Lasers to Create 'Miniature Sun' in Hunt for Clean Energy

Scientists are to use the world's most powerful laser system to replicate the fiery core of the sun in experiments that may ultimately offer humanity a clean source of energy.

After more than 50 years of experimentation, physicists are hoping to develop the first form of nuclear fusion technology that produces more energy than it consumes.

Within the next two weeks, researchers at the National Ignition Facility (NIF) at Lawrence Livermore National Lab in Livermore, Calif., will fire 192 separate laser beams capable of generating 500 trillion watts — 1,000 times the power of the U.S. national grid — for a fraction of a second.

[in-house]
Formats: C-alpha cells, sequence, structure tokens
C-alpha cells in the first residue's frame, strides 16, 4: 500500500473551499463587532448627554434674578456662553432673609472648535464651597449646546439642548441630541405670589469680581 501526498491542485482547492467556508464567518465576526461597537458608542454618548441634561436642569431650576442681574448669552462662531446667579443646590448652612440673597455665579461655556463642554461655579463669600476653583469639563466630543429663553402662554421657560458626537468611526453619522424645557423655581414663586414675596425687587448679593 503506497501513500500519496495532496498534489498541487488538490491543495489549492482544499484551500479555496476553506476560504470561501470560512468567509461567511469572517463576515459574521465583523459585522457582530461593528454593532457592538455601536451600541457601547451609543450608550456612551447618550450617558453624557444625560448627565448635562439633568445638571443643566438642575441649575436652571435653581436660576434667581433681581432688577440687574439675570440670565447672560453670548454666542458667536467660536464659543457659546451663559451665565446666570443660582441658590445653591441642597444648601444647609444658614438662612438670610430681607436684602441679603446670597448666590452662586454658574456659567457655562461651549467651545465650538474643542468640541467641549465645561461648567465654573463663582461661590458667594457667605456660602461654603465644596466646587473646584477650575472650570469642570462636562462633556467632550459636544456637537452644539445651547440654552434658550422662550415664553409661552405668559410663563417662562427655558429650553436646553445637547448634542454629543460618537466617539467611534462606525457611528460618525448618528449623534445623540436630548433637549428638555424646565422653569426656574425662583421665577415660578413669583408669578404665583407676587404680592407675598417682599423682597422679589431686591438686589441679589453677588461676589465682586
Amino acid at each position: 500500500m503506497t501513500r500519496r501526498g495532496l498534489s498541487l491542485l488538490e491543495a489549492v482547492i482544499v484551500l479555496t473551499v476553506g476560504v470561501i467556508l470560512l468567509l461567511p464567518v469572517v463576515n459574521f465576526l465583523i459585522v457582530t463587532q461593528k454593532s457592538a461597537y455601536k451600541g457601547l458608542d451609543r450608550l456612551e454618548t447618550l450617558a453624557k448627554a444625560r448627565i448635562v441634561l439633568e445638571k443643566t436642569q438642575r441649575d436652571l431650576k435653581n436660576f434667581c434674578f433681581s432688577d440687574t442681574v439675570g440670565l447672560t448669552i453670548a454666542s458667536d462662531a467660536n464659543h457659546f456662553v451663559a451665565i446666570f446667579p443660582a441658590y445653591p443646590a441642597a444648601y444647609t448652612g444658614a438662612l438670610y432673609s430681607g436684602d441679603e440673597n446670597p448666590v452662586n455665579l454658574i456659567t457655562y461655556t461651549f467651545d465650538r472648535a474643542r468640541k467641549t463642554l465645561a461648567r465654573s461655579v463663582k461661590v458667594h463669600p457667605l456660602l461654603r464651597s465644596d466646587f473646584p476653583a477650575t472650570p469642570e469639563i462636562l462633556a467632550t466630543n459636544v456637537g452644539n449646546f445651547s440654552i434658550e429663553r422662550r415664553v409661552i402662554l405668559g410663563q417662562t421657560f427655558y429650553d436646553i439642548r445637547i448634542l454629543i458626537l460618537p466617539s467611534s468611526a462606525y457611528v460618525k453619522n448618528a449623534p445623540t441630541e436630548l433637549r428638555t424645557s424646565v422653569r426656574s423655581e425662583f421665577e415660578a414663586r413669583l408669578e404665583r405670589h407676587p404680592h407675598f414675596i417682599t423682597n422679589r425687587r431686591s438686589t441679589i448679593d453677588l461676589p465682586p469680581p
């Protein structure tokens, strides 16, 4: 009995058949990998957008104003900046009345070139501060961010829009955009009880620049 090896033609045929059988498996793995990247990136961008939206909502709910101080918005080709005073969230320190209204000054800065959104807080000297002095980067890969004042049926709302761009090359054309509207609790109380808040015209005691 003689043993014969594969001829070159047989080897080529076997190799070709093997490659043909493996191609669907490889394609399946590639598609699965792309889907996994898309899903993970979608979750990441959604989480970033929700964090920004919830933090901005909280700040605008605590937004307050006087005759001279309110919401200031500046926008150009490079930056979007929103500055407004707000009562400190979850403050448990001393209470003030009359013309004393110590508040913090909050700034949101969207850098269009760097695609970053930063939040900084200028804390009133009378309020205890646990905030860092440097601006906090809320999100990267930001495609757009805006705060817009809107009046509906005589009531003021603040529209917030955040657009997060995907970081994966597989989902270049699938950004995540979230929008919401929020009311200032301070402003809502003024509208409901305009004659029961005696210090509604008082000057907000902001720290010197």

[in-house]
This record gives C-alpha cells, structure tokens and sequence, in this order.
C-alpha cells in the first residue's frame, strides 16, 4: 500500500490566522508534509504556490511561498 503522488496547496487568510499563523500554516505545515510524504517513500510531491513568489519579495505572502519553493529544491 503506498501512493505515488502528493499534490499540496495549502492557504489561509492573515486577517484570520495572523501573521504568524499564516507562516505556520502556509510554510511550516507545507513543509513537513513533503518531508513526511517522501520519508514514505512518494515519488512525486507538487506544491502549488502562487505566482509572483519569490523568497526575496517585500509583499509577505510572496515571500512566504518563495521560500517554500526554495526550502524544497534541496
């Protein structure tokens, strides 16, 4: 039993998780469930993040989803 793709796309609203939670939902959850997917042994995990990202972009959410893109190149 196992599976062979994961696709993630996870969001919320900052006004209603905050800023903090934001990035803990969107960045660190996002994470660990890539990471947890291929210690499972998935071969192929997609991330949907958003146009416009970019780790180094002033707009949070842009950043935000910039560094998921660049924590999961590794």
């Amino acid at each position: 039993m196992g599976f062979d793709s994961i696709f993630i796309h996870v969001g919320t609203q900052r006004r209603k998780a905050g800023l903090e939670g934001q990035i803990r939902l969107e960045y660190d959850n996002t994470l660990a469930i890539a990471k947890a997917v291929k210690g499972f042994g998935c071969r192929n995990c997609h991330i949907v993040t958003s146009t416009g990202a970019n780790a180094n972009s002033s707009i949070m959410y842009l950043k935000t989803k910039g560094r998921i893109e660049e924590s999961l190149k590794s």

The energy pulse will be concentrated on a tiny pellet of hydrogen in an attempt to mimic the reactions that take place inside the sun.

The scientists hope to refine the process over the next year until they trigger a nuclear reaction capable of producing large amounts of energy.

"We hope the ignition experiments will show that we can generate more power than we put in and that fusion can be the source of a supply of carbon-free energy," said Ed Moses, director of the NIF.

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